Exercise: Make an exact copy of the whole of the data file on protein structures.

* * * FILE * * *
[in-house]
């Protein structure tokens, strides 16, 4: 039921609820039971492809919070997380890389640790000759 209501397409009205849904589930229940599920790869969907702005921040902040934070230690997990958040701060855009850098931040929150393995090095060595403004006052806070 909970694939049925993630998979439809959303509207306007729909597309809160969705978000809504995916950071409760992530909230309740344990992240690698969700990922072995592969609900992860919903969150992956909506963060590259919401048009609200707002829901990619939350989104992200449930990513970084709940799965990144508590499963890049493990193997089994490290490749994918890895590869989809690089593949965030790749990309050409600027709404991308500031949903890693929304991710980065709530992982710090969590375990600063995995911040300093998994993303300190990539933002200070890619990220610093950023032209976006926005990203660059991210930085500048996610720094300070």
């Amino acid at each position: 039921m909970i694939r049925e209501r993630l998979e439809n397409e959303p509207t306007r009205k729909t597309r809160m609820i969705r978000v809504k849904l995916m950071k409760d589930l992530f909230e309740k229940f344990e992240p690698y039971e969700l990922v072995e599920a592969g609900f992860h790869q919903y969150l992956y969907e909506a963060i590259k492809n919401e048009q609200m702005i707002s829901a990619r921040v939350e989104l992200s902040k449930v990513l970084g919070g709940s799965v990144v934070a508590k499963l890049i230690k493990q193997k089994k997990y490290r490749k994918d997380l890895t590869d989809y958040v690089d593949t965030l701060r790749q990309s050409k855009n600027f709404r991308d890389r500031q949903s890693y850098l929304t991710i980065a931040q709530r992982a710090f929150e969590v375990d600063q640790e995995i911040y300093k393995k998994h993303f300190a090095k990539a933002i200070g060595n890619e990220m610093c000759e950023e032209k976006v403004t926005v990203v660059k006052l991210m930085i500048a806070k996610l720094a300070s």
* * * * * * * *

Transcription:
[in-house]
């Protein structure tokens, strides 16, 4: 039921609820039971492809919070997380890389640790000759 209501397409009205849904589930229940599920790869969907702005921040902040934070230690997990958040701060855009850098931040929150393995090095060595403004006052806070 909970694939049925993630998979439809959303509207306007729909597309809160969705978000809504995916950071409760992530909230309740344990992240690698969700990922072995592969609900992860919903969150992956909506963060590259919401048009609200707002829901990619939350989104992200449930990513970084709940799965990144508590499963890049493990193997089994490290490749994918890895590869989809690089593949965030790749990309050409600027709404991308500031949903890693929304991710980065709530992982710090969590375990600063995995911040300093998994993303300190990539933002200070890619990220610093950023032209976006926005990203660059991210930085500048996610720094300070």
């Amino acid at each position: 039921m909970i694939r049925e209501r993630l998979e439809n397409e959303p509207t306007r009205k729909t597309r809160m609820i969705r978000v809504k849904l995916m950071k409760d589930l992530f909230e309740k229940f344990e992240p690698y039971e969700l990922v072995e599920a592969g609900f992860h790869q919903y969150l992956y969907e909506a963060i590259k492809n919401e048009q609200m702005i707002s829901a990619r921040v939350e989104l992200s902040k449930v990513l970084g919070g709940s799965v990144v934070a508590k499963l890049i230690k493990q193997k089994k997990y490290r490749k994918d997380l890895t590869d989809y958040v690089d593949t965030l701060r790749q990309s050409k855009n600027f709404r991308d890389r500031q949903s890693y850098l929304t991710i980065a931040q709530r992982a710090f929150e969590v375990d600063q640790e995995i911040y300093k393995k998994h993303f300190a090095k990539a933002i200070g060595n890619e990220m610093c000759e950023e032209k976006v403004t926005v990203v660059k006052l991210m930085i500048a806070k996610l720094a300070s």